1.38 pm

Baroness Flather (CB): My Lords, everybody has expressed delight at the election of the noble and learned Baroness, Lady Scotland, to the post of Secretary-General. I am sorry but I have to do the same. I like to think that it is good to have friends in high places. I hope that the noble and learned Baroness will be very successful.

I think that I have spoken in every Commonwealth debate that the noble Lord, Lord Luce, has initiated. It is wonderful that he keeps on bringing these debates to your Lordships’ House, thus giving us the opportunity to think about the Commonwealth more seriously than we normally do. Once again, I thank him for that.

We were so delighted that CHOGM had a women’s meeting—we should be delighted, because it was the first time. It has even been said that there should be a women’s meeting every time CHOGM takes places. Can you think, though, of a men’s meeting where women do not attend? We have a women’s meeting where the men do not attend. Who holds the power? Who holds the decision-making? It is the men, but they do not attend the women’s meeting—they do not listen to what women have to say about the issues that concern them. This bothers me greatly.

I believe it is the first time that there has been more general agreement between all the attendees that they will do something about climate change. It is really amazing that there was an agreement. When, however, do we think they will have an agreement about working on violence against women or about population and access to family planning? The Commonwealth does not have to fall in with Saudi Arabia, which is not part of the Commonwealth. Nor does the Commonwealth have to fall in only with Catholics. There are Catholics within it and they do not have to practise family planning, but it should be available to everyone else. I wonder whether it will ever happen.

On a previous occasion, I said that, without rule of law, nothing can change in a country. We have to think about that. Corruption is endemic, we all know that. It will not go away just by our waving a little piece of paper saying, “We will tackle corruption”. I am from India and, although I have lived here more years than I lived in India, I know India well because I go there

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every year. Corruption is endemic and I do not know what the present prime minister is doing. So far, there is no sign of anything except that people come to work on time. That is the only thing that anybody has noticed.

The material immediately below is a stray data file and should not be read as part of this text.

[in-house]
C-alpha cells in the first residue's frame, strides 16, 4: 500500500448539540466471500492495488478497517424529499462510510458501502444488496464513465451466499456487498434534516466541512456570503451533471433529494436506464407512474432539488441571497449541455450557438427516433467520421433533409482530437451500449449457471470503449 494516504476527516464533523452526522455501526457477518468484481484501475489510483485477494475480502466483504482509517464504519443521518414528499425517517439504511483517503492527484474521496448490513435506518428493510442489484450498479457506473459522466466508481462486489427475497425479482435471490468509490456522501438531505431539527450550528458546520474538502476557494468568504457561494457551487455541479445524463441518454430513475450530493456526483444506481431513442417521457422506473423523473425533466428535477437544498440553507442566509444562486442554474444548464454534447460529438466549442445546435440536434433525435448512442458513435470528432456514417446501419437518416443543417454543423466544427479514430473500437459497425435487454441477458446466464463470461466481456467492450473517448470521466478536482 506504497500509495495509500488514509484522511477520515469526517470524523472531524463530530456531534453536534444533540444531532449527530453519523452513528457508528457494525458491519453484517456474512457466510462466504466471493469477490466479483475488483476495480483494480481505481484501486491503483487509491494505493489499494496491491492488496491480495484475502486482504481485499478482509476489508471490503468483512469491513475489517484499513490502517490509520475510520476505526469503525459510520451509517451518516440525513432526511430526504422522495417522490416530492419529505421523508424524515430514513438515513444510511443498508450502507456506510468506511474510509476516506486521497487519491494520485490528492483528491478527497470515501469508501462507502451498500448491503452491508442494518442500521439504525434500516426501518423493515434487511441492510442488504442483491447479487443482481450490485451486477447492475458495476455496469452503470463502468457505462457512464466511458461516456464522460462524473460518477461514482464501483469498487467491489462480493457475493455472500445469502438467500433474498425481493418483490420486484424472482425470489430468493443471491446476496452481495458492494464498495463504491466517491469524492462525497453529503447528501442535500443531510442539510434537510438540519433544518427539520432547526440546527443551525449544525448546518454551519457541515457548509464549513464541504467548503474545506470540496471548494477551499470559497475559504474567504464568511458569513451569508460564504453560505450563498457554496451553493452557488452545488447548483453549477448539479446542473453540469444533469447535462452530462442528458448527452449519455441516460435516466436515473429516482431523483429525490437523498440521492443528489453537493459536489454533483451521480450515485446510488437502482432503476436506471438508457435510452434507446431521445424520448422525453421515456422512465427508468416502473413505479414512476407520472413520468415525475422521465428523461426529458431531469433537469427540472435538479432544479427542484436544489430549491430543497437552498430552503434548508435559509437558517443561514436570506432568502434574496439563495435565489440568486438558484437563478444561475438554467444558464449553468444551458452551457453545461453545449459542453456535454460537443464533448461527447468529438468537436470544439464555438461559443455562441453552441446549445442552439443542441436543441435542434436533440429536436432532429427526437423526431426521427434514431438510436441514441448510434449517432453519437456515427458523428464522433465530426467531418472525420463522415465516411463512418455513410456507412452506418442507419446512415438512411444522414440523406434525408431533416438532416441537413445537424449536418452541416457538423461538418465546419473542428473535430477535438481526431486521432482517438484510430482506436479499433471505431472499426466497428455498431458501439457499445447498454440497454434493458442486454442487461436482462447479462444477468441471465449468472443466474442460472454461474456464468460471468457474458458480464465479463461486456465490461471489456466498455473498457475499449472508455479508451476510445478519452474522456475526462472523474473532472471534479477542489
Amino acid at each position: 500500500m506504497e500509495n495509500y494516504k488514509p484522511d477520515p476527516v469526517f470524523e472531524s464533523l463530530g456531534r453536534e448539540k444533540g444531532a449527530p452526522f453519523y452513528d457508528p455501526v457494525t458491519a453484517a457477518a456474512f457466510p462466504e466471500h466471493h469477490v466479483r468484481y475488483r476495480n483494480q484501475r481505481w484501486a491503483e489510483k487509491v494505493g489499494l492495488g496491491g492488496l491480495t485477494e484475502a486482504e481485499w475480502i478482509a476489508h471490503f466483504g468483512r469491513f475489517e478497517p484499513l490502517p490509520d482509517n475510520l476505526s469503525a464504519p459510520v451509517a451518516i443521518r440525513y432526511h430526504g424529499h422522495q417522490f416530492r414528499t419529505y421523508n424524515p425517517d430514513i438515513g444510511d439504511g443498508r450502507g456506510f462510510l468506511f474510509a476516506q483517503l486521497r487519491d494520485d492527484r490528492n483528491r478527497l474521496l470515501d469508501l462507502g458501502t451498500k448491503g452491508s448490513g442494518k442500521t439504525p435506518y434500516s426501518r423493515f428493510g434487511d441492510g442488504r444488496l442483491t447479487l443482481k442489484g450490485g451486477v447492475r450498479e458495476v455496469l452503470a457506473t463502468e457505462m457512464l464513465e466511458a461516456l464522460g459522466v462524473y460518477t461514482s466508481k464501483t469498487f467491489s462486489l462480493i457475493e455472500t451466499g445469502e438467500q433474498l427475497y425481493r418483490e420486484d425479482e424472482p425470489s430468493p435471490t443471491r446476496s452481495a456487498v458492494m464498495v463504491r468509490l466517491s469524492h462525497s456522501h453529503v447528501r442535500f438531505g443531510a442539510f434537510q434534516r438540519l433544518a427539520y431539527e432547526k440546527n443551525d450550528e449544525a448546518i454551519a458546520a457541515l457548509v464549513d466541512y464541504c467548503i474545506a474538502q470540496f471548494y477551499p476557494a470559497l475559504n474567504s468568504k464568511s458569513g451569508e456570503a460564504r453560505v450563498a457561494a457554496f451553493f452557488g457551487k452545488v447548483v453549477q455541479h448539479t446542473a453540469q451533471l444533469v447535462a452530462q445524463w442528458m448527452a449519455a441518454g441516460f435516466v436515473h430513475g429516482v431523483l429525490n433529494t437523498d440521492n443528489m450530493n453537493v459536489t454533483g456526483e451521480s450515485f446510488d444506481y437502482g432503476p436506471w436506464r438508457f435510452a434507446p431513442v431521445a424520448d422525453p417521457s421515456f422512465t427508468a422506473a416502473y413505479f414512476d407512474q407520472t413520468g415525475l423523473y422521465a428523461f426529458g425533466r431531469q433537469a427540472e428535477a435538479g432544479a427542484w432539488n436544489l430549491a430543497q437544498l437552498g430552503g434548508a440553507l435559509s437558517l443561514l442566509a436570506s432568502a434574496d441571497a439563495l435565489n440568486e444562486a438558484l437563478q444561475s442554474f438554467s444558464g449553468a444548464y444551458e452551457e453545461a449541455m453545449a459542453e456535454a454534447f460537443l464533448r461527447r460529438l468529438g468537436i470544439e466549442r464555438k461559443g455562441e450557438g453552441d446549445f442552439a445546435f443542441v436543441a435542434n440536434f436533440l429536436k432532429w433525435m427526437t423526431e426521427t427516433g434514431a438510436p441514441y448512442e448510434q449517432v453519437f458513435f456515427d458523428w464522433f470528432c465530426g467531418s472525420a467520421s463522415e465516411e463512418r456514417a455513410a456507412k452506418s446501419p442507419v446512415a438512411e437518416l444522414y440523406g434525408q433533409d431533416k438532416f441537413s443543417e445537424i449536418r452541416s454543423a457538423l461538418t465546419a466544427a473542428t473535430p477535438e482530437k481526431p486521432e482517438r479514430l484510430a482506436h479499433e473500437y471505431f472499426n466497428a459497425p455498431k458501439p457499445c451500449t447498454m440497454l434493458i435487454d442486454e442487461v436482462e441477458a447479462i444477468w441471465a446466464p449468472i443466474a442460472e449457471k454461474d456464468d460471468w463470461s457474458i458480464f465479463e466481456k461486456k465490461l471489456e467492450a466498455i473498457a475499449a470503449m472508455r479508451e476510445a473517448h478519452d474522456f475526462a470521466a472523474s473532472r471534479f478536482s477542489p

We have laws on the treatment of women. Somebody mentioned about making them work—they do not work, nobody bothers about the laws. Women suffer all the way through. Unless we deal with the needs of half of the population of developing countries, we cannot be called civilised.

1.42 pm

Lord Rana (CB): My Lords, I add my thanks to the noble Lord, Lord Luce, for initiating this important debate. I also congratulate the noble and learned Baroness, Lady Scotland, on being appointed to that very important position. I am a great believer in the Commonwealth, which is a unique, multicultural, multi-institutional organisation spanning six continents of the world, bringing together nearly one-third of the world’s population and promoting multi-identity.

I welcome the Government’s pledge of £5 million for a new Commonwealth counterextremism unit. I anticipate that other countries will follow the lead of the UK and Australia. Since last year, I and some of my colleagues have been talking to the Commonwealth Secretariat about establishing such a unit. The biggest threat to the world today is terrorism, and its legacy in the Commonwealth is far too visible, from the Troubles in Northern Ireland to the Kashmir dispute. Just yesterday, Boko Haram left another 30 dead and 20 wounded in terrifying attacks on three villages in Nigeria, adding to the 6,644 lives that it has already claimed, according to the Global Terrorism Index.